[Histonet] bone/cartilage sections falling off slides ISH

From:"Nicole Collette"


I am relatively new to the land of histology (you can also read that as
"self-taught"), and I am in a lab that is studying skeletal development. We
are doing some histology stains and some fluorescent ISH on embryonic mouse
limb sections, and are having trouble keeping the sections on the slides
during processing.

The tissues are embryonic mouse tissues, E14.6, E16.5, fixed in 4% PFA,
embedded in paraffin using standard protocols. I have used charged slides
and polylysine slides and in both cases, I float the ribbons in DEPC
water/Ethanol and then move them to 39C water bath for putting on slides
(brand new, accurate temperature, no water bath additives, clean DEPC
water). I do not seem to have issues for the most part with the cartilage
wrinkling up, which can sometimes be an issue. I dry the slides in vertical
position O/N and then store @ -20C with dessicant.

The sections stick just fine during regular staining (H&E, cartilage
stains), and anything without bone sticks just fine during any processing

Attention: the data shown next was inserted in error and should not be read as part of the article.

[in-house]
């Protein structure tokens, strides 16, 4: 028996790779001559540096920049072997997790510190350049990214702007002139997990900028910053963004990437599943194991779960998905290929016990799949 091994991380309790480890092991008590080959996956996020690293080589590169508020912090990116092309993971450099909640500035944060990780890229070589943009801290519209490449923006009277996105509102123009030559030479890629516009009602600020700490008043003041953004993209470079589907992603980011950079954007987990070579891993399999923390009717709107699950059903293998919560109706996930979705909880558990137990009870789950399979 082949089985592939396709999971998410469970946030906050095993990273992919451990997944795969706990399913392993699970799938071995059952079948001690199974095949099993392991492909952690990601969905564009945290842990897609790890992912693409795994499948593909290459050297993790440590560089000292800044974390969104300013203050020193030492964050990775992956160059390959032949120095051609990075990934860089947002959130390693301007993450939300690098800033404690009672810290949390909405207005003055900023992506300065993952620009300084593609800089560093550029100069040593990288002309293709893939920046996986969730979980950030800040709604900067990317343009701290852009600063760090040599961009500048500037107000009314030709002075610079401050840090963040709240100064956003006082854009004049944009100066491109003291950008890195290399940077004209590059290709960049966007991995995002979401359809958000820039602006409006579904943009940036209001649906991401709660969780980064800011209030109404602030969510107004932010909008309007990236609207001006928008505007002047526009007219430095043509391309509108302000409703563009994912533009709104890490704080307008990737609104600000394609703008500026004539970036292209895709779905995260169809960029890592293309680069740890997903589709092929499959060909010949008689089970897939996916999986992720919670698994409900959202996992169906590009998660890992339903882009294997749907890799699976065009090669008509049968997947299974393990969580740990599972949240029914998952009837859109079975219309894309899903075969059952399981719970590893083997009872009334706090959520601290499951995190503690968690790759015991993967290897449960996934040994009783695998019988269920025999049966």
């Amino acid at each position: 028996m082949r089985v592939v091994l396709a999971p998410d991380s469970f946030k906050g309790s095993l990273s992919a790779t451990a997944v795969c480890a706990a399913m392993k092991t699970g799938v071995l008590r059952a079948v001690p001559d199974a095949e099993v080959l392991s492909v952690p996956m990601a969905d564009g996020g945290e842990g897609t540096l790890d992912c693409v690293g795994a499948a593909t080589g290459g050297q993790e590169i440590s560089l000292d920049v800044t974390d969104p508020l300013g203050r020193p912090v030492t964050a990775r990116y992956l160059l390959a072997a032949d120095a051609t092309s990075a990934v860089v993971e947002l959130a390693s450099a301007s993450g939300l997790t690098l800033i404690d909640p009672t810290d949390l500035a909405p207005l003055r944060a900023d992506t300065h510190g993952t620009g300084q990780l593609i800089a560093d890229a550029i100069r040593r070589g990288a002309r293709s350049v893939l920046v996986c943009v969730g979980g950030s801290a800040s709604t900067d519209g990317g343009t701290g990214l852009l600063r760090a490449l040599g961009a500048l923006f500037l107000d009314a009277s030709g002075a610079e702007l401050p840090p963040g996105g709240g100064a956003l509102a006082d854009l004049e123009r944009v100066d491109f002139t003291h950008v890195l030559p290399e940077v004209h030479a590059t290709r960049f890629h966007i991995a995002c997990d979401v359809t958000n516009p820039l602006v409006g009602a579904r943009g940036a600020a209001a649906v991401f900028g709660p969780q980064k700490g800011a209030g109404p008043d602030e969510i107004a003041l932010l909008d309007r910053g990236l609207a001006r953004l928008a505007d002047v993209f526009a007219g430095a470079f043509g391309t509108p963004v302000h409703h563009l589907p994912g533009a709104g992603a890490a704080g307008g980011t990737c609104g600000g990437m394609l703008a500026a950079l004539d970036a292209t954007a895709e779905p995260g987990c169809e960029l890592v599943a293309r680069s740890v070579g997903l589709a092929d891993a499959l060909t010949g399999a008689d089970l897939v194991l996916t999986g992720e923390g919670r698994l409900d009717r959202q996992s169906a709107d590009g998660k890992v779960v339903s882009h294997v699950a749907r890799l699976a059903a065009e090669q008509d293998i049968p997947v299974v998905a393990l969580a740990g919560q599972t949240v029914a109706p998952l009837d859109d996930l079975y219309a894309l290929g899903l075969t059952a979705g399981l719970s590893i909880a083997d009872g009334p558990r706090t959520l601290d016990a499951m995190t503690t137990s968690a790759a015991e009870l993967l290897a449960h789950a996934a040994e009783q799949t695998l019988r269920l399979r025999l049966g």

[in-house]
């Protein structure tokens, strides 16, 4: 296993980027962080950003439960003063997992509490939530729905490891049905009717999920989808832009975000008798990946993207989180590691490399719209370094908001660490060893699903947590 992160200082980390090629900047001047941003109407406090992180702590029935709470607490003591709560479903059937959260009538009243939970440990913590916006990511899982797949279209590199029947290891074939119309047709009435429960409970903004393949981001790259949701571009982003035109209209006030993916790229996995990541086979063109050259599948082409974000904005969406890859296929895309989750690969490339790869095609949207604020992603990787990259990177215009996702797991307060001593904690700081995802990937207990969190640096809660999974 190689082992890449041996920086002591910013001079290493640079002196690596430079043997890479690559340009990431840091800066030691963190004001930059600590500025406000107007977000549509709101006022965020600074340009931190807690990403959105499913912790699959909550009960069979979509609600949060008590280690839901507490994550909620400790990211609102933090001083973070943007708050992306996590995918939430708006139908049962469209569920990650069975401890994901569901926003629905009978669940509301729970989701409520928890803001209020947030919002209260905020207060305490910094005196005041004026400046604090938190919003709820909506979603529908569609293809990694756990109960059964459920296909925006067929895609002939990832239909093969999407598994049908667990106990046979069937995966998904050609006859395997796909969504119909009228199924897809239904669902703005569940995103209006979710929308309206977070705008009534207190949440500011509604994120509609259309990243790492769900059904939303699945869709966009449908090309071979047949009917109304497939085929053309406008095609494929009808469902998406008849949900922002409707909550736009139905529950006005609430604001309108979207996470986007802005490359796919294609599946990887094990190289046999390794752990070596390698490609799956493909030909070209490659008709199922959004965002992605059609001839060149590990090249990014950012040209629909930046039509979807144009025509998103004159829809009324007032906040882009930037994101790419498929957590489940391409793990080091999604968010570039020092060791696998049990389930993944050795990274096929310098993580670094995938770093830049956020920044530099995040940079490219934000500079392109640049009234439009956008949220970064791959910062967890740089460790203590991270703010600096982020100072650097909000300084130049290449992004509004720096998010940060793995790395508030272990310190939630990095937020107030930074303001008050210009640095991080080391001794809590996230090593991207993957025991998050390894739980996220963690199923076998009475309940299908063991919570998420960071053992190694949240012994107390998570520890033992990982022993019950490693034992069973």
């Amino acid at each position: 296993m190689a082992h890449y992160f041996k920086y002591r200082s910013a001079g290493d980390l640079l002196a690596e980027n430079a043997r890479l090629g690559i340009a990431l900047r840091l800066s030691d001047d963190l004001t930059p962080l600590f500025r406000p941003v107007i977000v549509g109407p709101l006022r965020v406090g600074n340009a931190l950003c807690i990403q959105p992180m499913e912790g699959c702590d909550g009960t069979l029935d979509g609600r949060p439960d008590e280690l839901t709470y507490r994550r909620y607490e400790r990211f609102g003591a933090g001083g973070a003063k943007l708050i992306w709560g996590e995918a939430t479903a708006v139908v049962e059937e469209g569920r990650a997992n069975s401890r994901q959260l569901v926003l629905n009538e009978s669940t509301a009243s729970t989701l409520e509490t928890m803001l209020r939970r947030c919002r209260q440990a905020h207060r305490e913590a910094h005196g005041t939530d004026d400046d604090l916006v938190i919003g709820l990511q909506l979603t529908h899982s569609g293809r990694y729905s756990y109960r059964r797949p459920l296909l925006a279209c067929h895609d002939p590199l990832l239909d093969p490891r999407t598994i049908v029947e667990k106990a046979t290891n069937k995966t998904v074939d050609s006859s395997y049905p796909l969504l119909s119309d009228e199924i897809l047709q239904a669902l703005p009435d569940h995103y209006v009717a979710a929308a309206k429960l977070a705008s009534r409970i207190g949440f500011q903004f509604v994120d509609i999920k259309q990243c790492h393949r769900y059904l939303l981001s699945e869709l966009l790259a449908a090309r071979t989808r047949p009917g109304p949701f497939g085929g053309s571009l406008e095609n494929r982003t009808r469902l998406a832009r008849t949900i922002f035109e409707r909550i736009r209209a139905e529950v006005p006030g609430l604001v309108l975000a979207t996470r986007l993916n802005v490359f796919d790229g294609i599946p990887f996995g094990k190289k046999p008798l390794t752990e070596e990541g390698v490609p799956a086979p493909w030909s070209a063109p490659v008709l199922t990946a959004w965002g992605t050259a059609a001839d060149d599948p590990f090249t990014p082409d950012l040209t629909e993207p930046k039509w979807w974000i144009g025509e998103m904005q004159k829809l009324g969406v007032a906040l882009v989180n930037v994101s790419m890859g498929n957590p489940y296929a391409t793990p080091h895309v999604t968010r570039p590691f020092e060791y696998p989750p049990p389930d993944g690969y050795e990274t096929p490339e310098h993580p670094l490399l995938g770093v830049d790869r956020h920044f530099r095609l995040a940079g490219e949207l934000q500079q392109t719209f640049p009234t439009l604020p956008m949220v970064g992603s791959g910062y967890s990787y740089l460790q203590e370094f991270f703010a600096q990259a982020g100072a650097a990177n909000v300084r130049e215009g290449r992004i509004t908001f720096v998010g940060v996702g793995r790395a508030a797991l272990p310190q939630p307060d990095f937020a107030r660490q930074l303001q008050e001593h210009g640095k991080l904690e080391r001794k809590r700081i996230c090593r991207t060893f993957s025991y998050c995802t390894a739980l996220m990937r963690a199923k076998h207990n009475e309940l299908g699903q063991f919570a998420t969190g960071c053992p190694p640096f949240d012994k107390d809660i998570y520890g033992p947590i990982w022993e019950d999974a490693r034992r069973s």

(taken from the same embryos at the same time, embedded the same way), but
the sections that contain only limbs fall right off. I am wondering if this
is a mechanical issue related to doing steps in coplin jars with shaking as
opposed to on individual horizontally situated slides, a processing issue
pre-ISH, or some other handling issue that might be a simple case of
"newbie-don't know".

The tech I have doing the ISH does a relatively lengthy hot
antigen-retrieval step at the beginning that I think may be the problem
(they swear by it, but I think it's a bad idea for ISH), but she says even
without that step, the sections don't fare well. The RNA quality is good,
when we get sections that stick, the probes work well. The sections come off
primarily starting from the middle of the long bone cavity working out
toward the cartilage edges.  I think there may also be an issue of the Prot
K step, since their protocol is optimized for whole body sections at the
same stage, so there is a much larger piece of tissue on the slide (we are
working on doing control experiments for these options now). I just want to
see if there is something else I can be doing to keep the slides together, I
know that bone and cartilage are "exception" tissues, and different rules
may apply when handling/processing. Any advice would be most gratefully

Thanks in advance for the resounding response! (and sorry about the lengthy
description, wanted to provide as much info as possible)
Nicole Collette
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